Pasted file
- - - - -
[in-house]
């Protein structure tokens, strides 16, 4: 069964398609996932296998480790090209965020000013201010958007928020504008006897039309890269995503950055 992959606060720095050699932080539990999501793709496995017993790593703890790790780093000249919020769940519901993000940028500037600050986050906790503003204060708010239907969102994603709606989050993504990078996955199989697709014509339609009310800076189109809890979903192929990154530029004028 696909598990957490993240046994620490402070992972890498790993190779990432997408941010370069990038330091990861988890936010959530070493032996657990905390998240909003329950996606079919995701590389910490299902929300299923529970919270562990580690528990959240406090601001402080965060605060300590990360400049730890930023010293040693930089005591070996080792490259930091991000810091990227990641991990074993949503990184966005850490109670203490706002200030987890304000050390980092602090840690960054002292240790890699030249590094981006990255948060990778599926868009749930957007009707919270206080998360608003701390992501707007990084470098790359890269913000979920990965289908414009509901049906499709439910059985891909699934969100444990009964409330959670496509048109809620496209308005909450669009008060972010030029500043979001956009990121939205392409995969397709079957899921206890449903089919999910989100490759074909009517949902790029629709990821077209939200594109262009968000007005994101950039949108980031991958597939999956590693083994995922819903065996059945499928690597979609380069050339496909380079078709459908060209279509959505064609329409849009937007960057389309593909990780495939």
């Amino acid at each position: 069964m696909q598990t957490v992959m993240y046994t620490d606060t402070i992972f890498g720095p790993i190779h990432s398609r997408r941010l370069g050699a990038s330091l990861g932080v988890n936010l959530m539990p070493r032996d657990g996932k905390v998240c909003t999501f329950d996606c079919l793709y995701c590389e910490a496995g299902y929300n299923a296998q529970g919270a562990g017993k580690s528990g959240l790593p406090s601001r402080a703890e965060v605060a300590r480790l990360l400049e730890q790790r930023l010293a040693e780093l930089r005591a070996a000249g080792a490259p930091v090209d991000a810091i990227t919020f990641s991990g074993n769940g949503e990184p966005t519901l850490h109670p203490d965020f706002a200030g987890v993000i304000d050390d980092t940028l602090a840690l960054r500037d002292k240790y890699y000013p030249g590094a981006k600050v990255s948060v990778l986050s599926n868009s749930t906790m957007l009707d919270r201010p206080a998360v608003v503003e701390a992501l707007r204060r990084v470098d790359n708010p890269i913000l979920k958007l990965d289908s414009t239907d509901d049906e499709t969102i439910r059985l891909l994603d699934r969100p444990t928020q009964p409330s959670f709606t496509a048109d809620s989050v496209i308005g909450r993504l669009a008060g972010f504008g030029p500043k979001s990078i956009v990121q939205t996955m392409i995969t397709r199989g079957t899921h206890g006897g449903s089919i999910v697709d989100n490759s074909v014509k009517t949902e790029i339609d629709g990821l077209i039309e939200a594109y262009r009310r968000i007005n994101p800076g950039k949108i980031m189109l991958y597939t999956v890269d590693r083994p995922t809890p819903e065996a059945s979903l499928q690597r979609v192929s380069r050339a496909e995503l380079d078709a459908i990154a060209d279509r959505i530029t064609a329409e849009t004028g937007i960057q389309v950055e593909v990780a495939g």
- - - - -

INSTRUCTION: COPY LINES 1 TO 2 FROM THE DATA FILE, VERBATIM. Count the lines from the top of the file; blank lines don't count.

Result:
[in-house]
């Protein structure tokens, strides 16, 4: 069964398609996932296998480790090209965020000013201010958007928020504008006897039309890269995503950055 992959606060720095050699932080539990999501793709496995017993790593703890790790780093000249919020769940519901993000940028500037600050986050906790503003204060708010239907969102994603709606989050993504990078996955199989697709014509339609009310800076189109809890979903192929990154530029004028 696909598990957490993240046994620490402070992972890498790993190779990432997408941010370069990038330091990861988890936010959530070493032996657990905390998240909003329950996606079919995701590389910490299902929300299923529970919270562990580690528990959240406090601001402080965060605060300590990360400049730890930023010293040693930089005591070996080792490259930091991000810091990227990641991990074993949503990184966005850490109670203490706002200030987890304000050390980092602090840690960054002292240790890699030249590094981006990255948060990778599926868009749930957007009707919270206080998360608003701390992501707007990084470098790359890269913000979920990965289908414009509901049906499709439910059985891909699934969100444990009964409330959670496509048109809620496209308005909450669009008060972010030029500043979001956009990121939205392409995969397709079957899921206890449903089919999910989100490759074909009517949902790029629709990821077209939200594109262009968000007005994101950039949108980031991958597939999956590693083994995922819903065996059945499928690597979609380069050339496909380079078709459908060209279509959505064609329409849009937007960057389309593909990780495939």